Image default

Warriors Orochi 4 Review

The Warriors series is a long-running series that most people are familiar with by now. The Warriors series throws you into large environments to fight hordes of enemies, all with over-the-top action. Warriors Orochi 4 continues this trend, with less than spectacular results. In short, Warriors Orochi 4 does nothing new with the series and, in many ways, has found new ways to provide gamers with a less than spectacular experience. If you’re not a die-hard Warriors fan already, then ignore this game. It won’t change your opinion on the series.

Warriors Orochi 4 takes place shortly after Warriors Orochi 3, where the heroes of the Three Kingdoms and Sengoku periods return home to go about their normal lives. This all changes when the Greek god Zeus decides to pull them all back into the inter-dimensional world they escaped from. The entire story takes place over 70 missions, and you’ll get to play as over 170 charatcers.

Here’s the thing about Warriors Orochi 4. If you’re into the Warriors series’ gameplay, then this is a game you’ll enjoy. Large numbers of enemies spawn onto the map, and you’re able to slash your way through them all. It’s always crazy to see how many enemies surround your character and the awesome ability you have to take them all out. The large spaces you get to travel through are also quite nice. The game never feels small, you’re never in a small area and feel claustrophobic. The large battlefield you play on truly gives you the sense that it’s you versus an army. The game also runs surprisingly well, despite some usual issues that Warriors games have. I got to play the Nintendo Switch version and was surprised at how sharp the game looked in both docked and handheld mode. The game doesn’t have any pop-up problems, and it manages to hold a steady(ish) framerate. Occasionally, the game dips down a few frames when many enemies are on-screen and surrounding you. For the most part though, it all looks and runs well.

To be fair though, the game isn’t trying anything special with its graphics. I compared the Switch version next to the PS4 version and found that it looks no different. This could either be taken as a neutral or negative point. On one hand, it’s awesome to see the game looks the same across all the platforms it’s available on. On the other hand, the game clearly wasn’t really trying to do anything special in the looks department. That lingering thought, the thought that it was purposely “phoned in”, continues throughout the whole game. Almost everything in this game feels ‘meh’ and phoned in. The combat doesn’t do anything new or special, it literally feels exactly the same as the last 5 Warriors games. No doubt fans that like this sort of combat will be happy that it’s more of the same; however, it loses a lot of its fun and appeal quickly. If it looks and plays like the last few games, why buy this one?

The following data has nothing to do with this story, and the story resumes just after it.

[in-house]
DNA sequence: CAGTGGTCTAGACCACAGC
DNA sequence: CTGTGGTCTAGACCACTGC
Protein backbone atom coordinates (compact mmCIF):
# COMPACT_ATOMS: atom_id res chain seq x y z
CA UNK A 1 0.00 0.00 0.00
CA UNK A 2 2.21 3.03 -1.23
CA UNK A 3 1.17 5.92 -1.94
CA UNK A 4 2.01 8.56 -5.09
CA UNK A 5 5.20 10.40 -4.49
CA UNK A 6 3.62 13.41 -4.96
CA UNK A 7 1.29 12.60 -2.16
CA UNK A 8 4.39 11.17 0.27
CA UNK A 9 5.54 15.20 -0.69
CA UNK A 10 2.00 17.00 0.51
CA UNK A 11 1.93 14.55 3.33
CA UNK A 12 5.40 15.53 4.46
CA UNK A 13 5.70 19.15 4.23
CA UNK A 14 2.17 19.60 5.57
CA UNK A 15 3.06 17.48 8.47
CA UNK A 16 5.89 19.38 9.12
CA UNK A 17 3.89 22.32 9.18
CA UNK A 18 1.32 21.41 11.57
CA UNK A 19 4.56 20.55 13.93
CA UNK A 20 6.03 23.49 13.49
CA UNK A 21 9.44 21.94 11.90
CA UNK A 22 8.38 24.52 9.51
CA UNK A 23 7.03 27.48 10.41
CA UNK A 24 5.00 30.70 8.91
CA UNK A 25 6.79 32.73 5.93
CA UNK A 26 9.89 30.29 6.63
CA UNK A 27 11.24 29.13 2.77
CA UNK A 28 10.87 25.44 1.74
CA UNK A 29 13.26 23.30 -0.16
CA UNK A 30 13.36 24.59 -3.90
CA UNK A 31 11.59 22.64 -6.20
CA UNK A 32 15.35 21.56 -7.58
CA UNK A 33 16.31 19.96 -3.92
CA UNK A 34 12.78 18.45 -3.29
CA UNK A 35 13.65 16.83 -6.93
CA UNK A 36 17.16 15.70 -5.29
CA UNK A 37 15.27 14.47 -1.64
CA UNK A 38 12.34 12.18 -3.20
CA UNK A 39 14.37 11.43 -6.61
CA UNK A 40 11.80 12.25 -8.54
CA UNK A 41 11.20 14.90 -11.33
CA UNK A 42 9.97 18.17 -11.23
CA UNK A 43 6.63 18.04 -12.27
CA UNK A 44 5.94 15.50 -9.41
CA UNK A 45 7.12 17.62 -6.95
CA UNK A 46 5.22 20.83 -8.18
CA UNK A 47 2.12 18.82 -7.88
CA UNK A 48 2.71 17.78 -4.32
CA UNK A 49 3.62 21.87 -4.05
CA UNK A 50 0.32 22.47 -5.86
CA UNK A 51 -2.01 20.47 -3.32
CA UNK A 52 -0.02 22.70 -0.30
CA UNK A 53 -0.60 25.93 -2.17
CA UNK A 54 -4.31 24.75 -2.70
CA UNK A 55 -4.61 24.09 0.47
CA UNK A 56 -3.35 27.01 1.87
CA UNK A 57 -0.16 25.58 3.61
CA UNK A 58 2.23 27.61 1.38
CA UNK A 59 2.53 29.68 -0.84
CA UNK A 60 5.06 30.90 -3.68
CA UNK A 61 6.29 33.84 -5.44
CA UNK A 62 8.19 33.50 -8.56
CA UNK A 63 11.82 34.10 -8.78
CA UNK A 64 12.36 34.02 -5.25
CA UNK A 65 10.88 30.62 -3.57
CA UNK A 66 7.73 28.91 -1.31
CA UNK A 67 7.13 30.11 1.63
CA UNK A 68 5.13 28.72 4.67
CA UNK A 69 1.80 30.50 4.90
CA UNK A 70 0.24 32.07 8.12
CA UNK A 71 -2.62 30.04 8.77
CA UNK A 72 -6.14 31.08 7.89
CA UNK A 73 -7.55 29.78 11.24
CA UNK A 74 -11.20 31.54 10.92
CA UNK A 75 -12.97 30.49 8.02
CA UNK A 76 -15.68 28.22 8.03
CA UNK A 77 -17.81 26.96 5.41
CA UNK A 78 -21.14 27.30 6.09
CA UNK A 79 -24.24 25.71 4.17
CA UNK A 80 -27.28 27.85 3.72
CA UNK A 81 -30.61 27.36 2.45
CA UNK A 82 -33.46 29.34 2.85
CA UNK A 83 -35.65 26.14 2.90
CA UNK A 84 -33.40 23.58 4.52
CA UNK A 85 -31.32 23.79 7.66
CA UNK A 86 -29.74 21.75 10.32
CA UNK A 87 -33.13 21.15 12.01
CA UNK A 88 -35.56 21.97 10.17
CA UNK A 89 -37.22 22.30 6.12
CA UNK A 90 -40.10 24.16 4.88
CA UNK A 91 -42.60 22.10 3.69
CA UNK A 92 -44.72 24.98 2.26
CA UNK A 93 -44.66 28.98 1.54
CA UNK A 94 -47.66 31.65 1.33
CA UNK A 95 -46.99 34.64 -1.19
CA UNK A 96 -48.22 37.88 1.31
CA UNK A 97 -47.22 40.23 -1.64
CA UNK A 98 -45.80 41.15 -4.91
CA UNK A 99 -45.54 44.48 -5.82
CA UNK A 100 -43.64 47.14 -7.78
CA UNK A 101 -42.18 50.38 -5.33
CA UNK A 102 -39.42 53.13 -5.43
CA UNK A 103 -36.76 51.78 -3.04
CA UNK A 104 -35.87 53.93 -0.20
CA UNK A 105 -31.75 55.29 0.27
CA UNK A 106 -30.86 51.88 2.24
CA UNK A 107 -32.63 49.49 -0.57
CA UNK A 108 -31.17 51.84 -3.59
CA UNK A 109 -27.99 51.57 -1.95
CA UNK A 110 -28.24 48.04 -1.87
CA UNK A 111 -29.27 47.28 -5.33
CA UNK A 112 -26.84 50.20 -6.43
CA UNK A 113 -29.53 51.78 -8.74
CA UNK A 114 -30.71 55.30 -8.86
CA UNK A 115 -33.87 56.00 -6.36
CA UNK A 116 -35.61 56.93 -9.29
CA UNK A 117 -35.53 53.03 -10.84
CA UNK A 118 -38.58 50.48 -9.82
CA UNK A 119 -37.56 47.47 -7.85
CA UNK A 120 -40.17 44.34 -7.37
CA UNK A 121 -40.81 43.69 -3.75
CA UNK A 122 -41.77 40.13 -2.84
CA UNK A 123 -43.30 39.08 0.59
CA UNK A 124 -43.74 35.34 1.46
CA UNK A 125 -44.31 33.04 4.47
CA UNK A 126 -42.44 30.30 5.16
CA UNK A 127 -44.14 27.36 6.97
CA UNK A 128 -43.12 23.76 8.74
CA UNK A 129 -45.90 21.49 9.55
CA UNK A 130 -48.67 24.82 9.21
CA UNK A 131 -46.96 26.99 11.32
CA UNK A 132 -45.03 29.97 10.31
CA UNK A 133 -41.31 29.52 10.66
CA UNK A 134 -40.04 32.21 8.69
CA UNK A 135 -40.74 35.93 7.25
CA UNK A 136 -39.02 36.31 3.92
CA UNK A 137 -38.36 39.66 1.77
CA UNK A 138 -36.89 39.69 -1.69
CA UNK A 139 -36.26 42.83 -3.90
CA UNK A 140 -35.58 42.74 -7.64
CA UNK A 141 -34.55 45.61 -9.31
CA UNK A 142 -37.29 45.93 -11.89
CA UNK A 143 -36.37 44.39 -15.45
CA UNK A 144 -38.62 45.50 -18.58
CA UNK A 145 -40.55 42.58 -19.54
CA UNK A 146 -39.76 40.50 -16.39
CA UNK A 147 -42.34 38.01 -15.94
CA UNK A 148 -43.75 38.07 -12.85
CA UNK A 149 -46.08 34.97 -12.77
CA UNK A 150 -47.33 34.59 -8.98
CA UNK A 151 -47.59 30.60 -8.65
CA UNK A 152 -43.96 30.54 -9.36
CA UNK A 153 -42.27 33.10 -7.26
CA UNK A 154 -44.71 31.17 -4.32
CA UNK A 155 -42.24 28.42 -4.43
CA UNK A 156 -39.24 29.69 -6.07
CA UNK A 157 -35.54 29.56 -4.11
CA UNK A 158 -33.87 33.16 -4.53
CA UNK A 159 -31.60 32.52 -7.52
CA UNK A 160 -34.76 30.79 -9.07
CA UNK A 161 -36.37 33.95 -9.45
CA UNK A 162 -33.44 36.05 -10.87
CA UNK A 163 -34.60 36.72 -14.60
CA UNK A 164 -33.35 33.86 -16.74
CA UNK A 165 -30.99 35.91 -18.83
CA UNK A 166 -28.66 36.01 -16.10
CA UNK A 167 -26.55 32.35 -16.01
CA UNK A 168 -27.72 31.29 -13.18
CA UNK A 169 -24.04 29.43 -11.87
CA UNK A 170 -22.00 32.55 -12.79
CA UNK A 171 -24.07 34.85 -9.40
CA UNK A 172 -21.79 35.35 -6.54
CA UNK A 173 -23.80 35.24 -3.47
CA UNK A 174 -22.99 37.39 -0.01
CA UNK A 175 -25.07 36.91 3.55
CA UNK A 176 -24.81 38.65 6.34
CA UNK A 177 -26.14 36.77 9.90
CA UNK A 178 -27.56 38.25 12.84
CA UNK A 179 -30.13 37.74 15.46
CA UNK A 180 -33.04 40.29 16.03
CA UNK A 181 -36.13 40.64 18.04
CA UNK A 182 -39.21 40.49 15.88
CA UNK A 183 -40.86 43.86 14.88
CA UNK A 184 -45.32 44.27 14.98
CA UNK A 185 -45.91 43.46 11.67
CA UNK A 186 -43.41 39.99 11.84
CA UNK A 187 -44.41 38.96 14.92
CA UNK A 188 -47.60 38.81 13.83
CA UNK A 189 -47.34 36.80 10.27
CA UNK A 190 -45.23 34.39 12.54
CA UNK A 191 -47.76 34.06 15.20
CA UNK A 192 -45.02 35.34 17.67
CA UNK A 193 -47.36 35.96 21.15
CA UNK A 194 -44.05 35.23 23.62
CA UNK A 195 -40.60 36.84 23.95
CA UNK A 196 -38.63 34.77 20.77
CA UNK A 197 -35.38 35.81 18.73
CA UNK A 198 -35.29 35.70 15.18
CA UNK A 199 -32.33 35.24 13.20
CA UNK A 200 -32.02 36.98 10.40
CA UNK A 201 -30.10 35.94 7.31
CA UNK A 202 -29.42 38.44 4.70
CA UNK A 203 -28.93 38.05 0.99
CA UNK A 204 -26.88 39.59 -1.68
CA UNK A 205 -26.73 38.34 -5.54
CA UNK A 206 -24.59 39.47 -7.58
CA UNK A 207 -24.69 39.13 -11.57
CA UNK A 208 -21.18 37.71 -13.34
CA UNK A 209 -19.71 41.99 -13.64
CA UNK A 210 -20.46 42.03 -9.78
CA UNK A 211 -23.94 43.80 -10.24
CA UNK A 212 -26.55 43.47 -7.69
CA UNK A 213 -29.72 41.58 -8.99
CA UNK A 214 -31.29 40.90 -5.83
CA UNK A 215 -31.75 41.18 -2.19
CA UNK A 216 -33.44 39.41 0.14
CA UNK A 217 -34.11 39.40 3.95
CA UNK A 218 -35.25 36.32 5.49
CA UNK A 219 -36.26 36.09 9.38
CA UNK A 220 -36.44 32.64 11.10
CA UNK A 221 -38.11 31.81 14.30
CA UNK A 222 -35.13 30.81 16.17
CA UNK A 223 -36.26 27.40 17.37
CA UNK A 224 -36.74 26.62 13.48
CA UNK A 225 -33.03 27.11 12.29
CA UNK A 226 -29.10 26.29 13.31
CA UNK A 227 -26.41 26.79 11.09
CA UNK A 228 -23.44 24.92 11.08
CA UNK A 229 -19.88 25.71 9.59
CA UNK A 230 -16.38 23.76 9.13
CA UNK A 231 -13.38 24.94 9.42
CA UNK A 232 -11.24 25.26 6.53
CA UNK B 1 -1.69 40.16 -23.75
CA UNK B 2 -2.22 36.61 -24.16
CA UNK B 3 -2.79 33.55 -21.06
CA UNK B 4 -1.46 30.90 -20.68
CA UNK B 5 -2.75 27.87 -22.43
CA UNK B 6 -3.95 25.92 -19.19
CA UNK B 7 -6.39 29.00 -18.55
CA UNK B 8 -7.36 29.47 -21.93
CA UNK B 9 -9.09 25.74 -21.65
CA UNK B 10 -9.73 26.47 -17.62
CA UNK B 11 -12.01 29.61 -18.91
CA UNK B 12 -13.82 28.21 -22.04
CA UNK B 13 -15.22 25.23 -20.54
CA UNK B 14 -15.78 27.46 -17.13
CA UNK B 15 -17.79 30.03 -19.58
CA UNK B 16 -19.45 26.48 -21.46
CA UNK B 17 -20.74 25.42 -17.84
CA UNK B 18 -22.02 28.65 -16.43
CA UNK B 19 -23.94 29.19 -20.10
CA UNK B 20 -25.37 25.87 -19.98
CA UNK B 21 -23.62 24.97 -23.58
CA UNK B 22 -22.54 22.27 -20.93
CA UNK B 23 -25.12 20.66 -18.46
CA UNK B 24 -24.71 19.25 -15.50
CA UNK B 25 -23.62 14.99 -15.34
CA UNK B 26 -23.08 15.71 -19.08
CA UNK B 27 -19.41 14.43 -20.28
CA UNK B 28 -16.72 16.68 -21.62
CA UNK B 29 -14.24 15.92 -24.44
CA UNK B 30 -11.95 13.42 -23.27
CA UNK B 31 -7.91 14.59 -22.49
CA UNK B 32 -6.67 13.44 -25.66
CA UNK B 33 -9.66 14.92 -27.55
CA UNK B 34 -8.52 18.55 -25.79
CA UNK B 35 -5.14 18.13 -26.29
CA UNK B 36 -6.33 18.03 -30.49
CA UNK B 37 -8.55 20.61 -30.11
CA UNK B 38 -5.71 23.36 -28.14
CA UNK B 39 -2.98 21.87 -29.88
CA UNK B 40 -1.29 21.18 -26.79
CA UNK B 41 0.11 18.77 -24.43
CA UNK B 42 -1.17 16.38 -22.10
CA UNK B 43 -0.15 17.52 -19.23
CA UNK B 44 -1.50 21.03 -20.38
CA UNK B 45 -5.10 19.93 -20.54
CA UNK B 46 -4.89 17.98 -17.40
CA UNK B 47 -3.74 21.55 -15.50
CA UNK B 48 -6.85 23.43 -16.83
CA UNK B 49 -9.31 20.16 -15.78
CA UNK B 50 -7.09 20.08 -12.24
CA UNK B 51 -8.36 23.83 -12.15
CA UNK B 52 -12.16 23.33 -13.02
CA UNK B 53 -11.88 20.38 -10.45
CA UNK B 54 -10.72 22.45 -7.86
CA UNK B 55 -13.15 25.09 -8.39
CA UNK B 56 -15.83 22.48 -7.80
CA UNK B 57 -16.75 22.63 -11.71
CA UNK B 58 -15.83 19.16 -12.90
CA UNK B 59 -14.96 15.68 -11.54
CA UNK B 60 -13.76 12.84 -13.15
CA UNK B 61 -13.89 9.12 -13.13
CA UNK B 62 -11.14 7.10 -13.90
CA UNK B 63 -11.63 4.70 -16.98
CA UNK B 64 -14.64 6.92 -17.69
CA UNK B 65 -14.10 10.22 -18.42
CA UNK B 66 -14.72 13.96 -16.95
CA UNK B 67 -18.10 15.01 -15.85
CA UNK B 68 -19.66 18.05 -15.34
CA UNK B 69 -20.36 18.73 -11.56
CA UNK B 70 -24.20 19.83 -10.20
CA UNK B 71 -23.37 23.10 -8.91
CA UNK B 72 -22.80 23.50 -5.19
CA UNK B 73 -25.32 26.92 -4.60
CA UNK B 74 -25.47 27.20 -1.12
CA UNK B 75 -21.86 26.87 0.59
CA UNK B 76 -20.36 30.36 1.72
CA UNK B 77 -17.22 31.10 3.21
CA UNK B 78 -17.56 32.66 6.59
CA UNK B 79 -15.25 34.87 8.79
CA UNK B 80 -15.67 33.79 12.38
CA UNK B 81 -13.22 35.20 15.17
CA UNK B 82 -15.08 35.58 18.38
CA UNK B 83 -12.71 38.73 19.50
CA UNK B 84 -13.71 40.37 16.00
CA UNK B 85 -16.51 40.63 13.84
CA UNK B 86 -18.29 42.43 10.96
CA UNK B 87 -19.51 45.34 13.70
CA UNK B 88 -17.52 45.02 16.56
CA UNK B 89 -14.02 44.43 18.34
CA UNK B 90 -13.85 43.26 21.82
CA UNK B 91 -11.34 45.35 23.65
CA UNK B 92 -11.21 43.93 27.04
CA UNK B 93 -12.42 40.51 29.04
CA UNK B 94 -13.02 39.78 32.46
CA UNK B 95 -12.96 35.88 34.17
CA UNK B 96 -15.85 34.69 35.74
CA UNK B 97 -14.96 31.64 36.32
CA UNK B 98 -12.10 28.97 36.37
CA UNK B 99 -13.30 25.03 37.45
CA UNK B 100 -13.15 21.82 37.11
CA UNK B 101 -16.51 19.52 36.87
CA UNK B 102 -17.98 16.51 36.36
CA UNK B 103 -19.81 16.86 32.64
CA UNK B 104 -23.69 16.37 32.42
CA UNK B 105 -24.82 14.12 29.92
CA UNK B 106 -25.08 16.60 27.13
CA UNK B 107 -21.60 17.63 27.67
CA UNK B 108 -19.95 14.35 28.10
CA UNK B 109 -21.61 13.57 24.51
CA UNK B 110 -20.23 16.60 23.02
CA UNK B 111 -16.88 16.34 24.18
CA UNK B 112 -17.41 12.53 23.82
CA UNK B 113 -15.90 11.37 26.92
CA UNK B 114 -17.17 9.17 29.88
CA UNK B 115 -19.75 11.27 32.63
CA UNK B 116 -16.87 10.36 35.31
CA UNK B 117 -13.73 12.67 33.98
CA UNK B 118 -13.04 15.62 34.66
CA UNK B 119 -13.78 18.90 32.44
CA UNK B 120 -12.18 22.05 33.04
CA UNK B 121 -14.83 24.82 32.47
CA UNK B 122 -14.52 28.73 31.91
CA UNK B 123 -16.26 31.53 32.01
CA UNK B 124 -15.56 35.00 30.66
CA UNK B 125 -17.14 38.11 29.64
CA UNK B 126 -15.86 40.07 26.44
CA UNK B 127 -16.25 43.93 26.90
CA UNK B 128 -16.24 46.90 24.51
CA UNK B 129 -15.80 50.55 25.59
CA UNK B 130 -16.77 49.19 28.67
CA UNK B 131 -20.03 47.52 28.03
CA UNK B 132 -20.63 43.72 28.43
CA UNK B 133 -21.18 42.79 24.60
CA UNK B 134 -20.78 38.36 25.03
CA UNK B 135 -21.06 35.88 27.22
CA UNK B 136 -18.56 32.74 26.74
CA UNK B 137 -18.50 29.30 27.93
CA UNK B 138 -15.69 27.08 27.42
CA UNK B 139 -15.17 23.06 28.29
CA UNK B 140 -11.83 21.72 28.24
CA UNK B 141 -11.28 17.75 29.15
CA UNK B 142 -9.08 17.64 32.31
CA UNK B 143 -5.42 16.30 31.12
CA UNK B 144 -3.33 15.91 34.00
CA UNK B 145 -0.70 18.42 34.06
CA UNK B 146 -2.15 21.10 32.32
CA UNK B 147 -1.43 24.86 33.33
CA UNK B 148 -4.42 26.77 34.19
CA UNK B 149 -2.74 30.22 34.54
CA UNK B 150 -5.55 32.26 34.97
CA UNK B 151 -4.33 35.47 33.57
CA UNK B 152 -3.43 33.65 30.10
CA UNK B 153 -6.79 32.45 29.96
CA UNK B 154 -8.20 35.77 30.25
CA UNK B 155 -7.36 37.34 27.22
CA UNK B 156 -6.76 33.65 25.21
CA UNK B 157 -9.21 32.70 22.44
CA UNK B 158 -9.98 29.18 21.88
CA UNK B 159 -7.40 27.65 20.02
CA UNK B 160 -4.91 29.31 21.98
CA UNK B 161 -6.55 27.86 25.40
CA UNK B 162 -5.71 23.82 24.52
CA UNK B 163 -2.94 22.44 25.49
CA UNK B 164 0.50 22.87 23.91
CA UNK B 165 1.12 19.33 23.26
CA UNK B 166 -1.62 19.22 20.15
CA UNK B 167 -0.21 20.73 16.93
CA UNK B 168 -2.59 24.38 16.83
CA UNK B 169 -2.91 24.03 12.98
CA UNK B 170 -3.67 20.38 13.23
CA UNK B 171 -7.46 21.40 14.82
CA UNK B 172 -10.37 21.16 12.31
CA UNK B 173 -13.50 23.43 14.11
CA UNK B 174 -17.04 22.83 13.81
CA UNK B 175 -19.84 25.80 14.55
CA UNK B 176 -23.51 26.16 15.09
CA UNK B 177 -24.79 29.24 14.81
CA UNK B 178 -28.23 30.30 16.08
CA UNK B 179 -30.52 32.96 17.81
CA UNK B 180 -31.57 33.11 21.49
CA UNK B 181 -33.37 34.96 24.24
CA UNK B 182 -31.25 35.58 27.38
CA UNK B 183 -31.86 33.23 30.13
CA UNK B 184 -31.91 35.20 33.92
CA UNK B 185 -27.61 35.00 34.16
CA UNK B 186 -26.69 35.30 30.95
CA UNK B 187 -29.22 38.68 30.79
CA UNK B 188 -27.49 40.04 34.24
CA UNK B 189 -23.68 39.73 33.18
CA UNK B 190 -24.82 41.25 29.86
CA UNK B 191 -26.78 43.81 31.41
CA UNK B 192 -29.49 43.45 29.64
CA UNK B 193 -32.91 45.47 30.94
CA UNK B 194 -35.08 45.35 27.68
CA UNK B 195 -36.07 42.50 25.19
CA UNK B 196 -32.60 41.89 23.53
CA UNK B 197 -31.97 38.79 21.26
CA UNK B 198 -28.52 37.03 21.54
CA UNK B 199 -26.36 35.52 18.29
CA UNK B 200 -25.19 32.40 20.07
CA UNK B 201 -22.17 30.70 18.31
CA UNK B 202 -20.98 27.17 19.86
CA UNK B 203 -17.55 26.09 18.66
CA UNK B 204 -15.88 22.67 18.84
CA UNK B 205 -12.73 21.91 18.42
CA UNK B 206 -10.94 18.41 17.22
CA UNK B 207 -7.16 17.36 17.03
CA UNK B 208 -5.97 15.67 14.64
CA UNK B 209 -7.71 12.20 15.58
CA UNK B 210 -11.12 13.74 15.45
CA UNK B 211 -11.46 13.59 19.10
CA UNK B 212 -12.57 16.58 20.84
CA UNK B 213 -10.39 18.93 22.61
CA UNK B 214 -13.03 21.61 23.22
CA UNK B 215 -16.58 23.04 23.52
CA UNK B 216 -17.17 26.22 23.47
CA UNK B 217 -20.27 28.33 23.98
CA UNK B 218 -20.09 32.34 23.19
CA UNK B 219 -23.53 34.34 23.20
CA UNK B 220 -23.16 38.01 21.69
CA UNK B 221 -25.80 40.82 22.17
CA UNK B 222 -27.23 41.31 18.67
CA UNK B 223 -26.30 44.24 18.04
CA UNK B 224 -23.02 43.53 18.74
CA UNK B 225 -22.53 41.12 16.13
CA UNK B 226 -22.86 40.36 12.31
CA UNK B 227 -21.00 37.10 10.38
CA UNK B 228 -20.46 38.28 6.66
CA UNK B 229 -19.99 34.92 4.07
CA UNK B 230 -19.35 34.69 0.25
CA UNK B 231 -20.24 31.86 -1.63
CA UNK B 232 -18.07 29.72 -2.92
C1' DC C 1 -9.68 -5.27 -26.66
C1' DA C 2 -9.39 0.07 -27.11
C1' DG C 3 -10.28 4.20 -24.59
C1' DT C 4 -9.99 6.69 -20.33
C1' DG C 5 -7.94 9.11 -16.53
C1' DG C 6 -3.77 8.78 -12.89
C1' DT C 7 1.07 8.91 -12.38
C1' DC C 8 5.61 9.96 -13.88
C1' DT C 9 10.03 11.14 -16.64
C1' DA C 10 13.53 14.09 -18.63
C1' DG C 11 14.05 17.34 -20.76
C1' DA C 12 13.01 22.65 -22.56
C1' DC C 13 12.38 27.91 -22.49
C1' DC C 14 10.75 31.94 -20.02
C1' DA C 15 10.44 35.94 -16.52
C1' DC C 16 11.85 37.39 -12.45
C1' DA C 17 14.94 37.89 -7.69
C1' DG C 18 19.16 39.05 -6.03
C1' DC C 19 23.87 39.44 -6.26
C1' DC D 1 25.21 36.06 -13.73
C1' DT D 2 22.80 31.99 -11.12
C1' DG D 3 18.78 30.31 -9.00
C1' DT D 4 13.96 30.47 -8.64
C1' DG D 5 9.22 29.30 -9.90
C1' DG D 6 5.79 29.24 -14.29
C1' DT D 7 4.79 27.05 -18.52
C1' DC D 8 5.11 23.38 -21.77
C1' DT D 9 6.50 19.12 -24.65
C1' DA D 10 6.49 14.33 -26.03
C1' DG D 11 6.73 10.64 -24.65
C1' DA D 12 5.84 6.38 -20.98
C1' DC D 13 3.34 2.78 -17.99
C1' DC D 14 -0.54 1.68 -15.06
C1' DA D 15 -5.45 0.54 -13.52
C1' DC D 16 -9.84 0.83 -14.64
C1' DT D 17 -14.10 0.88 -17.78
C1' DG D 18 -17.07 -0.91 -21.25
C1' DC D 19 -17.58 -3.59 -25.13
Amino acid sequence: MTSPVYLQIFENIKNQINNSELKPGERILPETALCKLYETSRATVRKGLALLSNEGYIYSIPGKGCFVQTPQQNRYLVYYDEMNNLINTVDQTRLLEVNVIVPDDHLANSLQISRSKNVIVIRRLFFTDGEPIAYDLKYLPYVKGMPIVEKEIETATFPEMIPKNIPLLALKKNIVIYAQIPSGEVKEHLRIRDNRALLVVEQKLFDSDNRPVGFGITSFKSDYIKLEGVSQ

The game also has a story that’s near impossible to follow for a few reasons. 1.) I genuinely think no one at all has any idea what’s happening in a Warriors story because nothing ever makes sense. The game is so focused on its combat that the story never really got the attention needed to make it work. 2.) The entire game has to be read, which is a problem when the game wants you to read long texts while battling 500 people. The entire game is voice acted in Japanese, so you can’t ever enjoy hearing the story while you play. The English version of the story is text boxes that appear in the bottom right hand corner during combat. I’m not saying that if the game had English voice acting it would be much better, because it wouldn’t be. The issue is you can never learn the story by actually playing the game. You have to stop and read the texts to even remotely understand what’s happening or who’s talking.

Even worse to me is that this game is basically only made for those who know the Warriors series. Newcomers to the franchise will have no idea what is going on and who any of the characters are. The game also doesn’t bother to explain it either. It throws you into this world with all these characters (170 of them!) and expects you to know everything about them. This continues my thought in the above paragraphs about the game feeling phoned in. Everything feels very slapped together without any improvement or explanation. It makes the game feel cheap. Who are these characters? Where did they come from? Why are all 170 of them here? Well, here’s hoping you memorized the characters from all the previous Warriors games because Warriors Orochi 4 isn’t gong to tell you anything about them.

In short, Warriors Orochi 4 isn’t a good game, it’s barely even a fun game. It’s more of the exact same thing we’ve all played in the last few Warriors games, yet somehow it feels even worse. The game feels cheap, rushed, and phoned in. Do yourself a favor, just buy a different game. If you want a Warriors game, then Warriors Orochi 3: Ultimate is an awesome experience. Otherwise, Warriors Orochi 4 is a miss.

Developer: Omega Force

Publisher: Koei Tecmo

Platforms: Nintendo Switch, PS4, Xbox One, PC

Release Date: 16th October 2018

Related posts

Retro Wrestle Respawn – Random Velocity Matches #1

Michael Fitzgerald

King’s Forge and Gold Expansion Review

Will Worrall

Turtle Beach Atlas One Review

Dom Richards

Just Dance 2019 Review

Ian McGee

Fallout 76 Preview

Samantha Brown

Rage in Peace Review

Lee Pilling